Reigning NASCAR Cup Series champion Joey Logano led team-mate Brad Keselowski in a close finish at Las Vegas to win his first race of the 2019 season.
Logano was a front-runner throughout the 267 lap race, finishing third in stage one before winning the second stage.
Despite battling with stage one winner Kevin Harvick at the start of the final segment, Atlanta race-winner Keselowski emerged as Logano’s chief challenger in the latter stages of the race.
Keselowski had surged from sixth at the start of stage three to lead the race with 27 laps remaining.
However, Logano soon wrestled the lead back from his team-mate and while Keselowski was within inches of the #22 Penske Ford’s bumper on the run out of the final corner on the final lap, Logano held on to win.
Polesitter Harvick’s fading pace meant that he ended up finishing fourth, after being passed by Joe Gibbs Racing’s Kyle Busch – who had won both the Truck and Xfinity Series races earlier in the weekend – with five laps remaining.
Busch’s third-placed finish seemed unlikely at mid-distance. The Las Vegas-born racer was handed a drivethrough penalty for speeding on entry to the pitlane.
Slipping from the race lead to 23rd, Busch fought his way back through the pack throughout the remainder of the race.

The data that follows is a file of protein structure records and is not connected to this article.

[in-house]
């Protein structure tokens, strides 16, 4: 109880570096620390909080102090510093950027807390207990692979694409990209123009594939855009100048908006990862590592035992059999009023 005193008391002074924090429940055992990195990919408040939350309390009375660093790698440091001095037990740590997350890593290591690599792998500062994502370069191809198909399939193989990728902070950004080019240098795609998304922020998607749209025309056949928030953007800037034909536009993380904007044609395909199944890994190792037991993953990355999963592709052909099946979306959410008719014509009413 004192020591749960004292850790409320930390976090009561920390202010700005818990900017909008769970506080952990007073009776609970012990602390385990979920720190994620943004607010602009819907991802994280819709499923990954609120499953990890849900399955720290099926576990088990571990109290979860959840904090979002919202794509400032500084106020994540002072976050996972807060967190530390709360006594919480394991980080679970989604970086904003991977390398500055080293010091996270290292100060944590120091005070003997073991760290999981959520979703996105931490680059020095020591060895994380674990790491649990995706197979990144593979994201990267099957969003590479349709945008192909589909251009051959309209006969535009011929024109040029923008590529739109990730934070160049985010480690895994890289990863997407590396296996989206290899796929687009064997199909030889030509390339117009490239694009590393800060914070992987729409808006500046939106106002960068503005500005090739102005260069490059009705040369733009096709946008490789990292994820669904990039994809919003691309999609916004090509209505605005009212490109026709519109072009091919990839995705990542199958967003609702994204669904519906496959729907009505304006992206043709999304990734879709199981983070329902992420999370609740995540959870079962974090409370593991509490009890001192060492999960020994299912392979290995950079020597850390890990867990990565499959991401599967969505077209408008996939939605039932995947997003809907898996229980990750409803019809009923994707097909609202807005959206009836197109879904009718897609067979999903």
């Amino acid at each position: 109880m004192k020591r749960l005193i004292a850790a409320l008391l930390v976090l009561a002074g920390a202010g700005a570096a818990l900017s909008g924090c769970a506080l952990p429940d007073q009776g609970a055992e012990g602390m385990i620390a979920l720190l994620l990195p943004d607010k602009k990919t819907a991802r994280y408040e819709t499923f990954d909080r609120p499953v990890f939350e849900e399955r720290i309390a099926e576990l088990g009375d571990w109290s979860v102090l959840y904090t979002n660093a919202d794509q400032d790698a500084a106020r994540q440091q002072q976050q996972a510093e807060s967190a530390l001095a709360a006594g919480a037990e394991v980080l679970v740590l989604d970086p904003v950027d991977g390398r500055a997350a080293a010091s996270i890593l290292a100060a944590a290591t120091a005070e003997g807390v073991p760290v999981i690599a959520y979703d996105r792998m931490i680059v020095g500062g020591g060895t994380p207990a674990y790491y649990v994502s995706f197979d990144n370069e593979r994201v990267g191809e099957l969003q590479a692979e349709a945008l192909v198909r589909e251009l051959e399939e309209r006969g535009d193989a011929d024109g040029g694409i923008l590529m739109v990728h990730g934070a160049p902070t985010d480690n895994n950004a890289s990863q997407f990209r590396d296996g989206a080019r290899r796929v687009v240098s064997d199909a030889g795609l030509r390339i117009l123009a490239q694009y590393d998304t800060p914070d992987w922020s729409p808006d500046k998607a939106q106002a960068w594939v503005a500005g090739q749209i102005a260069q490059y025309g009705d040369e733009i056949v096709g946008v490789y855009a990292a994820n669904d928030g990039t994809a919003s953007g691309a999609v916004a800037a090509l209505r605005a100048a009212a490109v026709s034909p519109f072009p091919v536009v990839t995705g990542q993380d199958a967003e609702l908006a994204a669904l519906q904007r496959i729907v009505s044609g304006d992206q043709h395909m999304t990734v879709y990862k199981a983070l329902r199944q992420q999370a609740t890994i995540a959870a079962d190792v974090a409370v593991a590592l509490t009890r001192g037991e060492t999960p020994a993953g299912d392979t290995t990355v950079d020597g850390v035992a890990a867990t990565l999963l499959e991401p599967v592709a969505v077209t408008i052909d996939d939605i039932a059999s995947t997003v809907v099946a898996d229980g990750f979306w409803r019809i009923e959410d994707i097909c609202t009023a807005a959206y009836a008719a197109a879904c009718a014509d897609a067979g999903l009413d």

His brother Kurt Busch ended up fifth after climbing to the front of the field with an alternate strategy adopted at the end of stage two.
Extending his stint at the end of the second stage, Busch was able to stay out when the rest of the field pitted at the start of stage three. Leading 23 laps at the start of the final stage as a result, Busch was able to match the field in making just one more stop to reach the finish.
Ricky Stenhouse Jr, Aric Almirola and Martin Truex Jr contested sixth place in the final laps, with Roush Fenway Racing’s Stenhouse edging out the #10 and #19 cars.
An aggressive race from Stenhouse included a close battle with JGR’s Erik Jones early on, with the two twice making contact.
Almirola finished in seventh and Truex ended up eighth. The 2017 series champion finished the second stage in third but had slipped outside the top 10 during the final stage as he complained of “chattering” and instability in his Toyota Camry.
Hendrick Motorsports’ Chase Elliott was ninth and Daytona 500 winner Denny Hamlin rounded out the top 10.
Hamlin finished stage one and two in fourth and fifth respectively, but slipped down the order with a slow pitstop in the final segment.
Barring the stage ending cautions periods, the race was free of yellow flag interventions.